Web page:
Water quality can impact taste hugely. Always use freshly drawn water, and preferably use a water filter.
Green tea contains the highest concentration of Phenyphenols (Catechins). These are naturally occurring chemicals within the leaves and are powerful antioxidants. Phenyphenols are therefore great for fighting compounds that can damage DNA, but will unfortunately add an unwelcome bitter taste. To avoid the excessive release of these bitter tasting Phenyphenols, we suggest you brew your green tea at a temperature no hotter than 80°c and for no longer than 3 minutes.
If you want to take full advantage of green tea’s powerful antioxidant ability, but prefer to enjoy the flavour, simply drink more cups!
Iced Tea (2 Methods)
The cold brew method is gaining traction in the tea industry. Avoiding hot water throughout the brewing process will eliminate bitterness being released from the tea leaves, and a more subtle flavour is appreciated than when hot water is used. Because of this it’s a particularly popular method for straight teas, where subtle flavours are preferred rather than strong fruity characteristics often attributed to many blends. Having said that, many people prefer this method for preparing any iced tea. It depends on your taste!
The cold brew method is so simple (4 easy steps):
– Step 1, Use the same amount of loose tea as you would normally for creating a hot brew (remember you will probably be making more than one cup in volume, so adjust accordingly).
– Step 2, Add the loose tea to a glass jug followed by the appropriate amount of filtered water.
– Step 3, Transfer to the fridge and leave for 12 hours or overnight. This jug must be covered to prevent smells from the fridge affecting the taste of your iced tea.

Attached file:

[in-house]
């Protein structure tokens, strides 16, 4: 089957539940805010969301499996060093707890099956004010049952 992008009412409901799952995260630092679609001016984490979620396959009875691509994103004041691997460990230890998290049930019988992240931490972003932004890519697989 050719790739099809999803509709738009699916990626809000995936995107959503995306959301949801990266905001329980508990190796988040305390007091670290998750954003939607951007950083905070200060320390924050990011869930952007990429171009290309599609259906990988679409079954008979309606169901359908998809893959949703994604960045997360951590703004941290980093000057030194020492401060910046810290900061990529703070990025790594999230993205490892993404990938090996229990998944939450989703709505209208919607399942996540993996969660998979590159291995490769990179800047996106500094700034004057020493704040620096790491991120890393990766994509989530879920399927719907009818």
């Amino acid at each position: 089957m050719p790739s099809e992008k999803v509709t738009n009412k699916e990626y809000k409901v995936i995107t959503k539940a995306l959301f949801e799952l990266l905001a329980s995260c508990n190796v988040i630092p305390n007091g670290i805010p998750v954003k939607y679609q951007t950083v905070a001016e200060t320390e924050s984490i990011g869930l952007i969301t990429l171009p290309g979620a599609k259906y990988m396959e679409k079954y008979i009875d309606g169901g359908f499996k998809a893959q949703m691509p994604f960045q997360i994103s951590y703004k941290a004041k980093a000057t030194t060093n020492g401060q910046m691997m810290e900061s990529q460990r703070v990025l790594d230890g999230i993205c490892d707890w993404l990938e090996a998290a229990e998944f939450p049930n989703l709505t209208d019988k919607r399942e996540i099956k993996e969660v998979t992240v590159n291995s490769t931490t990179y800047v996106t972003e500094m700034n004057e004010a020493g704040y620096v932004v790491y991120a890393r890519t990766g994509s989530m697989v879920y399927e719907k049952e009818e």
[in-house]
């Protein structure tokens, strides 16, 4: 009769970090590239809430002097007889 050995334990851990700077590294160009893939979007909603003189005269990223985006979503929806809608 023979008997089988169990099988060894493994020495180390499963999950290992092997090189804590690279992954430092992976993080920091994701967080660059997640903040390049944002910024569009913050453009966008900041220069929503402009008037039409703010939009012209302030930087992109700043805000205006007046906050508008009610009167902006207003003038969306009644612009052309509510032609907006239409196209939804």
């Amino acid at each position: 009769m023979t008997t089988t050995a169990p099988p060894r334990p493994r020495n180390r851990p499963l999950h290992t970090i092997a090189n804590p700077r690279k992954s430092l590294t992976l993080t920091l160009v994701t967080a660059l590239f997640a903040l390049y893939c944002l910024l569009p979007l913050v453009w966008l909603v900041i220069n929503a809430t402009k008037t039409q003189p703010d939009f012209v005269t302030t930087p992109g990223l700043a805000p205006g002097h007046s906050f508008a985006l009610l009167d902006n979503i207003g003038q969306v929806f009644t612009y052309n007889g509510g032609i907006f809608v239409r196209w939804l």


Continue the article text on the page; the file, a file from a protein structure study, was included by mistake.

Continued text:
– Step 4, Once your brew is ready, strain the loose tea from the jug and serve! Or return to the fridge for later. If kept refrigerated this brew will be good to consume for a few days.
If you would like to wash the leaves at the beginning of the process, simply start by adding a small volume of hot water (80°C for green tea) to the tea leaves. After about 20-30 seconds fill the remaining volume with cold filtered water, cover the container and transfer to the fridge following the process discussed above. Remember this container will need to be heat resistant in order to withstand the hot water at the start.
Make a concentrate:
This method takes far less time to prepare and will produce a fuller flavour. However it may sometimes include some bitter taste not experienced when using the cold brew method detailed above. It involves making a concentrate to which cold water and ice is added. For example to brew a single cup of iced tea, simply add the usual amount of tea leaves needed to brew one cup. But only add enough hot water to allow thorough steeping of the tea leaves within the cup. Brew for the same amount of time as for a hot brew. Then remove the tea leaves and top up with cold water and ice cubes. This method will also produce a brew that is good to consume for a few days if kept refrigerated.
Like it Strong?
If you prefer your tea stronger, we suggest you add more loose tea as opposed to
using longer than recommended brewing times.